Saturday, November 07th, 2009 | Author:

I’ve been thinking a lot about the debates we’ve had in class concerning which edition of LoG was the better one. By the end of everything, however, the results were inconclusive: the few of us that preferred the 1855 edition were still set in our ways, as well as those who preferred the 1891-92 edition.

With that, I can’t help but think that there isn’t any definitive version to read, despite the fact that Whitman preferred his latest. The way our course is structured reflects this: we’ve dealt more critically with the “Drum-Taps” and Civil War editions than any other, while the other campuses take on their own edition reflecting their geography. And no campus really has a “better” edition or Whitman (although I will always be partial to my tender nurse Walt). Rather, each edition is definitive of the Whitman who was writing at the time as well as the country that he wished to save and unify, and each merits an equal amount of studying in order to best understand the changes and person in Whitman. If one wants to read a Whitman wounded from the war, then one should read the 1867 edition. The 1891-1892 is a matured Whitman, dealing with the effects of ill-health and the advent of a new century. Similarly, the other editions reflect other Whitmans, sober, youthful, or mournful.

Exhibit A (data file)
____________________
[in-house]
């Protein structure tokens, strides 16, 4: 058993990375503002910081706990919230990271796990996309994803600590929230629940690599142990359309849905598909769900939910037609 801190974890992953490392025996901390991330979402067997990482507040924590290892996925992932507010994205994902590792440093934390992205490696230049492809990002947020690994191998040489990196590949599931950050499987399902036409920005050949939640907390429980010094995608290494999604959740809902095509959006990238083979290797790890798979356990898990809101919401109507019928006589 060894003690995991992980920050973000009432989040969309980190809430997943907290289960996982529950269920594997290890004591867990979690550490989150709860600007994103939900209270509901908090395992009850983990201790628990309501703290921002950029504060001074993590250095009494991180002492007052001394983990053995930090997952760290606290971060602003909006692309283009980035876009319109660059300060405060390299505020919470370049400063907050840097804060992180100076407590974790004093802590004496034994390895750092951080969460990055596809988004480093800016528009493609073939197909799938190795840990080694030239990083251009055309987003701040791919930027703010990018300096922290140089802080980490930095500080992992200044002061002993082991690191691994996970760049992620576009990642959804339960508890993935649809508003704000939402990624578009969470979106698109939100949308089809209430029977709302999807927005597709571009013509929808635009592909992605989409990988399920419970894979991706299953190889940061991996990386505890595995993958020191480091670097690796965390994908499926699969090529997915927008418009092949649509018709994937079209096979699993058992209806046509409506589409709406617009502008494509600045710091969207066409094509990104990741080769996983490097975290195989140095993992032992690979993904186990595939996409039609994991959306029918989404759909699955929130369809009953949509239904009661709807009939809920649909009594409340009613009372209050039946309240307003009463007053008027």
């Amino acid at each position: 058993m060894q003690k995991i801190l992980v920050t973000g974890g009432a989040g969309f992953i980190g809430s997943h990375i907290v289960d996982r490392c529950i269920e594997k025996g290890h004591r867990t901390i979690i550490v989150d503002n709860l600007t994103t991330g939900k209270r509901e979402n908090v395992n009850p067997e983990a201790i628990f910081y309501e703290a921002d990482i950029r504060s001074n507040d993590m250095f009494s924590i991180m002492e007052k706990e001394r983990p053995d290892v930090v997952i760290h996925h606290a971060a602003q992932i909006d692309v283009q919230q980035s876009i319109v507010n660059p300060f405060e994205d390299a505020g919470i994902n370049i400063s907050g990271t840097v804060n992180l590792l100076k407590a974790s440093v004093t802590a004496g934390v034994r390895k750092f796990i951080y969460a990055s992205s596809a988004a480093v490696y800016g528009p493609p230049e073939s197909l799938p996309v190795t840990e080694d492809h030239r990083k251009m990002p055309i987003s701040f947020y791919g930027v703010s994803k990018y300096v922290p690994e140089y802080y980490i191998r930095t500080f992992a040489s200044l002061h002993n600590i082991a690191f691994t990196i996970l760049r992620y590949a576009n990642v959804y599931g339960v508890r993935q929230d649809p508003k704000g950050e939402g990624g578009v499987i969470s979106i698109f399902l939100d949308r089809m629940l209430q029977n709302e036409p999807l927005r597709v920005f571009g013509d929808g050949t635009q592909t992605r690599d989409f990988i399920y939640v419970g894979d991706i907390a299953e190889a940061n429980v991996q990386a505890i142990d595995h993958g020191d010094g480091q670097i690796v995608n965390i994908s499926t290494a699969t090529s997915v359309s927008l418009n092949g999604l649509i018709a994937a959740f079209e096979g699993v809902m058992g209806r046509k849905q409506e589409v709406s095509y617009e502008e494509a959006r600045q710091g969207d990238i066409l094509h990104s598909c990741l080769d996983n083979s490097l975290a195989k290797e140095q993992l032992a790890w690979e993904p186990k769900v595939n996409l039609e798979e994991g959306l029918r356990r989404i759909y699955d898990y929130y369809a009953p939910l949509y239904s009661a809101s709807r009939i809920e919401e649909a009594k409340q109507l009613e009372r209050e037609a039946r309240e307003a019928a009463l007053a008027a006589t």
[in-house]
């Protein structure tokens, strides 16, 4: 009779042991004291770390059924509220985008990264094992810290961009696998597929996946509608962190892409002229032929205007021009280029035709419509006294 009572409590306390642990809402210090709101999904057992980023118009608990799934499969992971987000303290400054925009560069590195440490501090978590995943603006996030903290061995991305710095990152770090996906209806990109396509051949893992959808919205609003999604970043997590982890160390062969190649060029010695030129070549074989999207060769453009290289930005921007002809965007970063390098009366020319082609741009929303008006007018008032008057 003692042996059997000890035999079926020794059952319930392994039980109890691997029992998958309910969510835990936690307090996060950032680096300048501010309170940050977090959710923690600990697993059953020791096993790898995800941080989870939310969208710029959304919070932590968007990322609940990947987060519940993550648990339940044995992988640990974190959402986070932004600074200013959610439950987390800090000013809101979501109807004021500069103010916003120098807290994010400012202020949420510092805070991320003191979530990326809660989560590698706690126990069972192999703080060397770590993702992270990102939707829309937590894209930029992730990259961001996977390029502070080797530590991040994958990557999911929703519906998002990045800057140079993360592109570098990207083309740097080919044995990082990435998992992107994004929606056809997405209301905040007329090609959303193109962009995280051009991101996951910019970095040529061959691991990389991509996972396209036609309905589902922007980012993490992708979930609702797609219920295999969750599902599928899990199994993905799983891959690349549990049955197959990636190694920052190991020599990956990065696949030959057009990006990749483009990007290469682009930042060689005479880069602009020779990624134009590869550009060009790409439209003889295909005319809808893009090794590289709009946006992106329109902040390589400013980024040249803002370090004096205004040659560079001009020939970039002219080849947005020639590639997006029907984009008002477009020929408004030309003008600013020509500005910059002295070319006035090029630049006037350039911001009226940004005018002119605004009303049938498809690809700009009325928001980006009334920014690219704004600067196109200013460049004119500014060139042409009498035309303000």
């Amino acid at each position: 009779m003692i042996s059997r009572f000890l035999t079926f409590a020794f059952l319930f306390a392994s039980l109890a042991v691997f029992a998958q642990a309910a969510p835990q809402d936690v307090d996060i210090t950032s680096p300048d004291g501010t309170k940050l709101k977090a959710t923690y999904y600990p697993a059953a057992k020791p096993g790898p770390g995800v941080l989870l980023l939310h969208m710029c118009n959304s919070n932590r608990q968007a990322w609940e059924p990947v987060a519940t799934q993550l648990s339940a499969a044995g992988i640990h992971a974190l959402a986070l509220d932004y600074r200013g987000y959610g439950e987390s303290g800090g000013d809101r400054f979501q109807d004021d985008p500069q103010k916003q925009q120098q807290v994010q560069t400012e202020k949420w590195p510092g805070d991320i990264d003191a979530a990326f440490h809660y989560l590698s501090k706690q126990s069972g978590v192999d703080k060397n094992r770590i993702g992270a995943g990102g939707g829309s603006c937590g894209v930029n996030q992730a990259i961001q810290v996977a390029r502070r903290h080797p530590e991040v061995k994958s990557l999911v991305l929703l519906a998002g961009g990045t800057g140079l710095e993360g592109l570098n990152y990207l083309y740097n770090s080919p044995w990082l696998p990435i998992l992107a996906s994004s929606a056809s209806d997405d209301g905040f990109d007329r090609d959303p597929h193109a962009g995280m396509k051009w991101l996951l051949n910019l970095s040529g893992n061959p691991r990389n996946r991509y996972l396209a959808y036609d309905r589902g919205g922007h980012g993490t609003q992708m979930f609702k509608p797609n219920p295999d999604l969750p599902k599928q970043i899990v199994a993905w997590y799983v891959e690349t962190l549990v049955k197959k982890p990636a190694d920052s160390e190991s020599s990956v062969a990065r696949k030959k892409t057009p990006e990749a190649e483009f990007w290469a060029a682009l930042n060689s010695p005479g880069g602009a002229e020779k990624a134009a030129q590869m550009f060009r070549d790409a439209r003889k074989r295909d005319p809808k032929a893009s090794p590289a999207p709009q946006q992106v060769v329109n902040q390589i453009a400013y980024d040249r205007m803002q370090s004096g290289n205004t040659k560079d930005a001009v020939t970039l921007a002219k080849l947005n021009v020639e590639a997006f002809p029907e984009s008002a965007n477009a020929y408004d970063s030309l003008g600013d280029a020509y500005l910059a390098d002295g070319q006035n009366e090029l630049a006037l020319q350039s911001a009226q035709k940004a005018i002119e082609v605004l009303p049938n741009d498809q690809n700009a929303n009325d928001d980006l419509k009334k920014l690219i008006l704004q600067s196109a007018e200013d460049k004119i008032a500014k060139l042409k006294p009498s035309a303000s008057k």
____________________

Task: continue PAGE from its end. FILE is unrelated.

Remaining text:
For example, I’ve been looking at “Ashes of Soldiers,” which appears in the “Songs of Parting” section of the deathbed edition. Until the 1867 edition this poem did not exist; it is a testament to the war and the losses that the nation suffered. 1855 is the triumphant youth of Whitman; the sobered sense of reflection wouldn’t make as much sense here. 1860 is the beginning of the tumult, and 1867 embodies a more sobered Whitman. In 1867, “Ashes” was known as “Hymn of Dead Soldiers,” a title that more closely defines the funereal and mournful outlook facing the nation post-war and post-Lincoln. The poem itself is also completely reworked. “Hymn” plunges into the physical aspects of the soldiers and war within the first several lines. “Ashes,” on the other hand, spends a good ten lines genuflecting on the ethereal aspects of the soldiers, as well as the idea that both North and South are dead. This transition is evident in the notes Whitman made here. Perhaps this is a reflection on Whitman’s older self, one who has had time to withdraw from the passions of war and is able to distance himself. Whitman even physically removes himself in “Ashes,” saying that he “muse(s) retrospective” and that the war “resumes.” The war is past tense and spiritual, rather than fresh and wounding. Rather than purely mourning the soldiers and being obsessed with their loss, Whitman also inserts the common theme of unification, reaffirming that the losses he felt were the losses of all the country. This also serves to reinforce mourning of the fractured nation.